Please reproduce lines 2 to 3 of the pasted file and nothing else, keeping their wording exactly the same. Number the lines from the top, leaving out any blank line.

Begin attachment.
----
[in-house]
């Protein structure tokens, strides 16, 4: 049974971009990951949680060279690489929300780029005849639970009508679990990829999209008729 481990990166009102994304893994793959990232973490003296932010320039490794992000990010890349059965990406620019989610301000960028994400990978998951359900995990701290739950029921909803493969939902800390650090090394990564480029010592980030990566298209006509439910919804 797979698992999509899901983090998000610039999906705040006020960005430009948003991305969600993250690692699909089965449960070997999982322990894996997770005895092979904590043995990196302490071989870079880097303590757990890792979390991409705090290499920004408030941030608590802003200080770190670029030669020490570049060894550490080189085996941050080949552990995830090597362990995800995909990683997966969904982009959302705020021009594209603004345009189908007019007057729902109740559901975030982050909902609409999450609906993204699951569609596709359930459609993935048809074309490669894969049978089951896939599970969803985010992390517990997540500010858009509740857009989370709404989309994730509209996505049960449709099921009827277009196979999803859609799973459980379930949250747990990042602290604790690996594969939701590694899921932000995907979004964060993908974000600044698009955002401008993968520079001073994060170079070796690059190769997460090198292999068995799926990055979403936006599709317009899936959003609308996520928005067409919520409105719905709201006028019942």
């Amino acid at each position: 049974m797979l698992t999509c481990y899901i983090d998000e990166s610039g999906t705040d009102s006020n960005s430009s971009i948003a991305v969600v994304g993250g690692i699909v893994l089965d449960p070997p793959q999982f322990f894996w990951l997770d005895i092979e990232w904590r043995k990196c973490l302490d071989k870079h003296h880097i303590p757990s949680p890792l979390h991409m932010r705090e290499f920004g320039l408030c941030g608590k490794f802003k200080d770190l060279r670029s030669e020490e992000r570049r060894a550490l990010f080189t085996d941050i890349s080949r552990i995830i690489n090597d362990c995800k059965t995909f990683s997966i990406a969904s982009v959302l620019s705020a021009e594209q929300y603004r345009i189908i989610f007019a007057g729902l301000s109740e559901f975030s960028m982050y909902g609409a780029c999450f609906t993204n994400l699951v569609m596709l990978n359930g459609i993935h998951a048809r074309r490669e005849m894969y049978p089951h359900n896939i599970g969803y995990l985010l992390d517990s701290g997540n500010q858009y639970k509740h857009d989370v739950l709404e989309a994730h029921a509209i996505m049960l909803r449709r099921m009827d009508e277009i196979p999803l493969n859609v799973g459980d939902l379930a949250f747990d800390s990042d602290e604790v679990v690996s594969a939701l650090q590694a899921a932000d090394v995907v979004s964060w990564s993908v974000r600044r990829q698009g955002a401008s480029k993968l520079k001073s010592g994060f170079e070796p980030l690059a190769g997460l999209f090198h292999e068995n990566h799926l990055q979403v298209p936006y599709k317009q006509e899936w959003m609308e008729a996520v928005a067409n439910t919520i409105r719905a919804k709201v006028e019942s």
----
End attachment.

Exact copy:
């Protein structure tokens, strides 16, 4: 049974971009990951949680060279690489929300780029005849639970009508679990990829999209008729 481990990166009102994304893994793959990232973490003296932010320039490794992000990010890349059965990406620019989610301000960028994400990978998951359900995990701290739950029921909803493969939902800390650090090394990564480029010592980030990566298209006509439910919804 797979698992999509899901983090998000610039999906705040006020960005430009948003991305969600993250690692699909089965449960070997999982322990894996997770005895092979904590043995990196302490071989870079880097303590757990890792979390991409705090290499920004408030941030608590802003200080770190670029030669020490570049060894550490080189085996941050080949552990995830090597362990995800995909990683997966969904982009959302705020021009594209603004345009189908007019007057729902109740559901975030982050909902609409999450609906993204699951569609596709359930459609993935048809074309490669894969049978089951896939599970969803985010992390517990997540500010858009509740857009989370709404989309994730509209996505049960449709099921009827277009196979999803859609799973459980379930949250747990990042602290604790690996594969939701590694899921932000995907979004964060993908974000600044698009955002401008993968520079001073994060170079070796690059190769997460090198292999068995799926990055979403936006599709317009899936959003609308996520928005067409919520409105719905709201006028019942």
């Amino acid at each position: 049974m797979l698992t999509c481990y899901i983090d998000e990166s610039g999906t705040d009102s006020n960005s430009s971009i948003a991305v969600v994304g993250g690692i699909v893994l089965d449960p070997p793959q999982f322990f894996w990951l997770d005895i092979e990232w904590r043995k990196c973490l302490d071989k870079h003296h880097i303590p757990s949680p890792l979390h991409m932010r705090e290499f920004g320039l408030c941030g608590k490794f802003k200080d770190l060279r670029s030669e020490e992000r570049r060894a550490l990010f080189t085996d941050i890349s080949r552990i995830i690489n090597d362990c995800k059965t995909f990683s997966i990406a969904s982009v959302l620019s705020a021009e594209q929300y603004r345009i189908i989610f007019a007057g729902l301000s109740e559901f975030s960028m982050y909902g609409a780029c999450f609906t993204n994400l699951v569609m596709l990978n359930g459609i993935h998951a048809r074309r490669e005849m894969y049978p089951h359900n896939i599970g969803y995990l985010l992390d517990s701290g997540n500010q858009y639970k509740h857009d989370v739950l709404e989309a994730h029921a509209i996505m049960l909803r449709r099921m009827d009508e277009i196979p999803l493969n859609v799973g459980d939902l379930a949250f747990d800390s990042d602290e604790v679990v690996s594969a939701l650090q590694a899921a932000d090394v995907v979004s964060w990564s993908v974000r600044r990829q698009g955002a401008s480029k993968l520079k001073s010592g994060f170079e070796p980030l690059a190769g997460l999209f090198h292999e068995n990566h799926l990055q979403v298209p936006y599709k317009q006509e899936w959003m609308e008729a996520v928005a067409n439910t919520i409105r719905a919804k709201v006028e019942s």